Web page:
Living wage enforcement varies wildly from city to city. San Francisco enjoys a famously robust labor law regimen and actually employs a substantial number of staff to secure compliance, as does Los Angeles (after a rocky beginning). In Miami, Boston and a handful of other cities, the living ordinance creates a task force with representatives from government, business, labor and the non-profit sector. Generally this group meets once a month and reviews the upcoming and ongoing contracts. Where neither option is available, advocates in some cities have taken to visiting worksites themselves to investigate wage rates.
“In a number of cities, there was just no staff assigned to monitor at all, employees didn’t know their rights, and no one followed up or paid attention,” says Stephanie Luce, associate professor of labor studies at the City University of New York and author of numerous books about living wage laws. “In some cities there was ideological opposition from the staff meant to enforce the living wage, in some others it was benign neglect. [Generally] the most active and strong enforcement occurred in places where living wage advocates were actively involved after the law passed.”
In Philadelphia, the Office of Labor Standards will be responsible for enforcement. (The hotline provided on its website rang for five minutes with no answer or voicemail message when called on Wednesday afternoon.) After a hearing before the finance director, contractors can be suspended if found in violation and offending companies cannot win another city contract for three years. City Council can hold its own investigations, although any charges must also be brought before the finance director. The Council’s Living Wage and Benefits Committee, which acts in an advisory capacity, recently provided seats to both 32BJ and the community group POWER, another force behind the Tuesday’s successful ballot measure.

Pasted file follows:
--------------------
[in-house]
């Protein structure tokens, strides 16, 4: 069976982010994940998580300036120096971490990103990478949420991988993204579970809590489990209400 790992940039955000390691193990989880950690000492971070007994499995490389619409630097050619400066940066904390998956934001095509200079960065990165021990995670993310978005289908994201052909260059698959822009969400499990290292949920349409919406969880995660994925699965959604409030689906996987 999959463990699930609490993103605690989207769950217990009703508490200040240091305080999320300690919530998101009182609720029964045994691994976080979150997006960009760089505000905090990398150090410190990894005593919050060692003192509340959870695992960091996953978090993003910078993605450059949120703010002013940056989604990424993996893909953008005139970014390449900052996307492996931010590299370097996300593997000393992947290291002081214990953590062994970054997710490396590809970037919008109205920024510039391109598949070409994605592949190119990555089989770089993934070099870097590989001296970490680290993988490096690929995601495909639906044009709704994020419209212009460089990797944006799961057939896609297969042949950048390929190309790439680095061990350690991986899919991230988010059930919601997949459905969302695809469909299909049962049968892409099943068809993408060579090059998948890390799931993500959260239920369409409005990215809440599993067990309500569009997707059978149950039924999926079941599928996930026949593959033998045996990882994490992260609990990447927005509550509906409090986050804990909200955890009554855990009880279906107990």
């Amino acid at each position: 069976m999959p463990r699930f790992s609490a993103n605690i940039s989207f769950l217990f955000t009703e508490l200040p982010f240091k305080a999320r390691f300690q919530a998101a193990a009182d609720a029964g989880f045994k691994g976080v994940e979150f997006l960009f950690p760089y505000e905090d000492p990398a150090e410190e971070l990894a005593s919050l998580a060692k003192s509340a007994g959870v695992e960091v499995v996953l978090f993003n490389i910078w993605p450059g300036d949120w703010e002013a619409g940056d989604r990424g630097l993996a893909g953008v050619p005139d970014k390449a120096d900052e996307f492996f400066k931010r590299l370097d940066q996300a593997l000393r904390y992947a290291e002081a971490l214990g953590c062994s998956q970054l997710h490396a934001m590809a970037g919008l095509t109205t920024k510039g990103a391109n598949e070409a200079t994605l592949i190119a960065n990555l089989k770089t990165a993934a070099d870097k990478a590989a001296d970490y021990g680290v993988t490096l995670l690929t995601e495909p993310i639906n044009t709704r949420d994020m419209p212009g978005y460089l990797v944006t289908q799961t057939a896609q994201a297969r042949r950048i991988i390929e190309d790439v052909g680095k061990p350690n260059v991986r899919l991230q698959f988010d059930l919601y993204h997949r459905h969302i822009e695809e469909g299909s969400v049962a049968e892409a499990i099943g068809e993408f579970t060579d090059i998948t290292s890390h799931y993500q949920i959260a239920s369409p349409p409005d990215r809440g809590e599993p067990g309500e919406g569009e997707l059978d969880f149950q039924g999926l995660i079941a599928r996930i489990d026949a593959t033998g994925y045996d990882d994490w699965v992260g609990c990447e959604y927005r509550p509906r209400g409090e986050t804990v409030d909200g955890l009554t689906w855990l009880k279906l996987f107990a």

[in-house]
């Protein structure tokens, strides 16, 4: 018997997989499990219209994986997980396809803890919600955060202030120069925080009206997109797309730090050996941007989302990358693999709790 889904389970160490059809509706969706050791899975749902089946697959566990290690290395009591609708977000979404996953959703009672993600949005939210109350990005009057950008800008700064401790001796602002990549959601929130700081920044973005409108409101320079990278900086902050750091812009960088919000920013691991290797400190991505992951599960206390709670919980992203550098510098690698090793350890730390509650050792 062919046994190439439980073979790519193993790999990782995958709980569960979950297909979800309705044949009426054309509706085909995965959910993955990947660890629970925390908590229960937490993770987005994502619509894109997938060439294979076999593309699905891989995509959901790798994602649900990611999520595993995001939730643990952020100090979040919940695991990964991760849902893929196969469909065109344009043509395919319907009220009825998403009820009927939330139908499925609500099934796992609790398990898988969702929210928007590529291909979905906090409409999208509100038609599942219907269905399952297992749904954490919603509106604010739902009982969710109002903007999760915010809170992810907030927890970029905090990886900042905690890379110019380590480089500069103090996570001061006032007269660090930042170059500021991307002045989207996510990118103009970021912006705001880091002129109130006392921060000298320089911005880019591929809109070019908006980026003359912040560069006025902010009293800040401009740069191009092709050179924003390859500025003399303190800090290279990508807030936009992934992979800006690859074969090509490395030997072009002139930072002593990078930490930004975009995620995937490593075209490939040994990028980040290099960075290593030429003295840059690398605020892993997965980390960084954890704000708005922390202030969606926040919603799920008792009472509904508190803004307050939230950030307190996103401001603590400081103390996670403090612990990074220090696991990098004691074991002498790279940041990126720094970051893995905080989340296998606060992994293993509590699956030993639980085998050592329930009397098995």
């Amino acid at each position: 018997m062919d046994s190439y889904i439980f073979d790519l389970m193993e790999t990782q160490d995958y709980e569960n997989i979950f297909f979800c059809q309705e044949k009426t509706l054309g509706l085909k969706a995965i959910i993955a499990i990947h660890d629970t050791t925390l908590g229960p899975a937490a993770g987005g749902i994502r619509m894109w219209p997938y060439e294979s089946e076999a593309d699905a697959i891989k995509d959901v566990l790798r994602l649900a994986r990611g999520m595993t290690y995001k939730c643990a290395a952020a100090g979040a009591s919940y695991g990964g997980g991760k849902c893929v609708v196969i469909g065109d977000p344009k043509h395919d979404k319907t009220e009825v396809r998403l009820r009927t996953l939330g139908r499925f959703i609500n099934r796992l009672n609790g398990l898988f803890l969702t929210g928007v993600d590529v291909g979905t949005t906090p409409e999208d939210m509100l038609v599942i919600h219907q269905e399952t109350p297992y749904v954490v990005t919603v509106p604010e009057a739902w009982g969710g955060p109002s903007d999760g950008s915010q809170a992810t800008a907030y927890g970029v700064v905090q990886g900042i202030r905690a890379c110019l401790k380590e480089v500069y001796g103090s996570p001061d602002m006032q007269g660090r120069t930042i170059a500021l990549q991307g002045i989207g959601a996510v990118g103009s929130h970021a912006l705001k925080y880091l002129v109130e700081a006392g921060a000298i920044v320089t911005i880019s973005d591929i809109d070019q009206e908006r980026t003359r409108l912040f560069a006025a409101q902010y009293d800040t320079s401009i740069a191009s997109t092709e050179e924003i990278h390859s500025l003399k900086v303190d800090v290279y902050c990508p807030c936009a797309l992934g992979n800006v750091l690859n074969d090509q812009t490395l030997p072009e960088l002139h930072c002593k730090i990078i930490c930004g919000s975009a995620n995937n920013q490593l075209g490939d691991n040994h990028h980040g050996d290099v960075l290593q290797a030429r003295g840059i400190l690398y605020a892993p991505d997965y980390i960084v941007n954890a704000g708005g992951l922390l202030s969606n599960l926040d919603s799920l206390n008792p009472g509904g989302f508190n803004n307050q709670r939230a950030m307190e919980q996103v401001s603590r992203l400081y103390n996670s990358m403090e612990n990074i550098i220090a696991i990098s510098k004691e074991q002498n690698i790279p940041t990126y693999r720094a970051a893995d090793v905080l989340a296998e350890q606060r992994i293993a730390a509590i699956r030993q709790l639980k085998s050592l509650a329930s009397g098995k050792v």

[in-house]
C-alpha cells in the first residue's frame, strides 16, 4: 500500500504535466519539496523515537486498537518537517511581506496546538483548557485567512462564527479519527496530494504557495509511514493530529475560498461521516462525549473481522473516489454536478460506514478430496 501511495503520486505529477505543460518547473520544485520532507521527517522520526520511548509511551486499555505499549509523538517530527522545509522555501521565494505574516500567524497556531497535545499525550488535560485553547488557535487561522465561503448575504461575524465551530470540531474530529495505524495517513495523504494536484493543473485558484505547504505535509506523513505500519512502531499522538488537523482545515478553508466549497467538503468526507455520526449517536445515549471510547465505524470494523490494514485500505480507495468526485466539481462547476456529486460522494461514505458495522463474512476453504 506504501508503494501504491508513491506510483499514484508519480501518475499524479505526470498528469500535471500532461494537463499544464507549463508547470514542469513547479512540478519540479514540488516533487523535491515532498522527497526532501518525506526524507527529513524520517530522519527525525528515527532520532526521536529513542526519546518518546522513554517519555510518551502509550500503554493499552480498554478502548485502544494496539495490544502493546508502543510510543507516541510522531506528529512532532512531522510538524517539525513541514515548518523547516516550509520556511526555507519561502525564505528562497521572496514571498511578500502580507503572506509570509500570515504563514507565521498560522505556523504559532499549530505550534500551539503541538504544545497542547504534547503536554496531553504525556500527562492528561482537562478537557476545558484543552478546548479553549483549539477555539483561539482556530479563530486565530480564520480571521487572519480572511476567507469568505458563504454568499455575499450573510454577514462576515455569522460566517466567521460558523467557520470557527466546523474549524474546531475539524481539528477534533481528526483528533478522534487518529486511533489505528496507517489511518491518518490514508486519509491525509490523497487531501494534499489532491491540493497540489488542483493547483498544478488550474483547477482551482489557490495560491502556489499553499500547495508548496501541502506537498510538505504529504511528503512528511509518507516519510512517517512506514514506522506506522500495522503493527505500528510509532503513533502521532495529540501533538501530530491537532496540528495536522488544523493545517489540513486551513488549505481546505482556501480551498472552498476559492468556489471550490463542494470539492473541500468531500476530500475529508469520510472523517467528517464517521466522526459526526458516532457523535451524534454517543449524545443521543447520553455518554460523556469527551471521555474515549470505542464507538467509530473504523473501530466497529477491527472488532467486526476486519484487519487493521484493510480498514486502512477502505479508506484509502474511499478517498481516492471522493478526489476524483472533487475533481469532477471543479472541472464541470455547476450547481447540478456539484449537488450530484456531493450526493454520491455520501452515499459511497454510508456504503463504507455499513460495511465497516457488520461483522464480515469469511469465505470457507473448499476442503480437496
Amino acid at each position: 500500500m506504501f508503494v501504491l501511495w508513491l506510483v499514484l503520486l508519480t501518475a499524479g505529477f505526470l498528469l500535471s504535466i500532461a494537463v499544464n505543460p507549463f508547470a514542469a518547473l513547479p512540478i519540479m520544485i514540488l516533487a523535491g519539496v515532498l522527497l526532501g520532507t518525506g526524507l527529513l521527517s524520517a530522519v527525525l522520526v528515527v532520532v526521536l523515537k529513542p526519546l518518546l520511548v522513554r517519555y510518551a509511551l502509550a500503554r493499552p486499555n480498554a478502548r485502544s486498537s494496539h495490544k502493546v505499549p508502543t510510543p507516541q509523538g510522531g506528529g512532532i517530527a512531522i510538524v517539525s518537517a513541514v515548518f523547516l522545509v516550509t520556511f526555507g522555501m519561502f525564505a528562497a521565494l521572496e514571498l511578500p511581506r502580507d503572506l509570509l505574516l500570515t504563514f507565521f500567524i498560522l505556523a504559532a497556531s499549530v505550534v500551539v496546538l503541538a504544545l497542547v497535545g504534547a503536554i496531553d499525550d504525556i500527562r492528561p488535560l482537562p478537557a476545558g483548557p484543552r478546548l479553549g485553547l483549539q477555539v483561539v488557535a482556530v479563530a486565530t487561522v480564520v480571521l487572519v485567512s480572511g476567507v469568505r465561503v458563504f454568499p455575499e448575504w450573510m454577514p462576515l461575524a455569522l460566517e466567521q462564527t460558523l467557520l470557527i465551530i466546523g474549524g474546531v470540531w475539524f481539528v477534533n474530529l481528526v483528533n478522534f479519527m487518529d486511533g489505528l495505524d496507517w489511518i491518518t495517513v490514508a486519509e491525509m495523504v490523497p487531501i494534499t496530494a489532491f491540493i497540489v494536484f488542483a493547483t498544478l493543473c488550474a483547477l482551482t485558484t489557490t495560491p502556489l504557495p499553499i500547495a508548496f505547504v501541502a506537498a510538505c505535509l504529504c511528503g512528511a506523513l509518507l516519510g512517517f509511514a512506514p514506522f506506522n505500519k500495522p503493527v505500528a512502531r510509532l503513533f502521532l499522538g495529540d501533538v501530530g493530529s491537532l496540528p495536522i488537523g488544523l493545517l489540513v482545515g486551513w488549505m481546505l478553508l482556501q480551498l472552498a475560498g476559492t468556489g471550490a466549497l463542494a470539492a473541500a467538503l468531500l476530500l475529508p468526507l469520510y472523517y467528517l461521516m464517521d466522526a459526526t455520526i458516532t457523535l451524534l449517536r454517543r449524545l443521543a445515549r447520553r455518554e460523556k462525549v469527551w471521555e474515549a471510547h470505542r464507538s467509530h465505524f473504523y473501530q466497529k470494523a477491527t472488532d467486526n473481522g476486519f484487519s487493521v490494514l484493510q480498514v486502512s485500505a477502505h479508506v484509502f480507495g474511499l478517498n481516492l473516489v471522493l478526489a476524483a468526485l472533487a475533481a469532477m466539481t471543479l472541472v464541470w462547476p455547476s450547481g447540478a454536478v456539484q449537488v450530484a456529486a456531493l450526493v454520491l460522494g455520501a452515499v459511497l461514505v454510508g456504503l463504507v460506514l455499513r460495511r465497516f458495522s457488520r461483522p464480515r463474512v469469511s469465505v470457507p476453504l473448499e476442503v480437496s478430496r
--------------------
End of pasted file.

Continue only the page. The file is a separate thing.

Given the state of Philadelphia’s finances, which probably preclude a full-time staff to ensure compliance, that’s probably the best that can be hoped for.
UPDATE 1 p.m. 5/21/14: A spokesperson from the Philadelphia Mayor’s office emailed the following:
The City will enforce these new provisions using the tools in current law, in 17-1300. These include a requirement in the general contract provisions. The RFP template will also be changed to alert contractors and subs of the new wage requirements. In effect, contractors will be engaged in self-reporting, just as they now are required. The law also provides a private right of action such that if an employee feels aggrieved, he or she can file suit seeking lost wages. The city in turn can debar a contractor who violates the provisions and can withhold payments and redirect the monies to the aggrieved worker(s).
The City law department, along with Procurement and Finance, will oversee this issue, as they currently do. The Labor Standards Board would be the entity that could require additional payments or order the withholding on behalf of the employee(s).
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Jake Blumgart is a contributing writer at Next City. His work also appears regularly in Al Jazeera America, the Philadelphia Inquirer and Pacific Standard.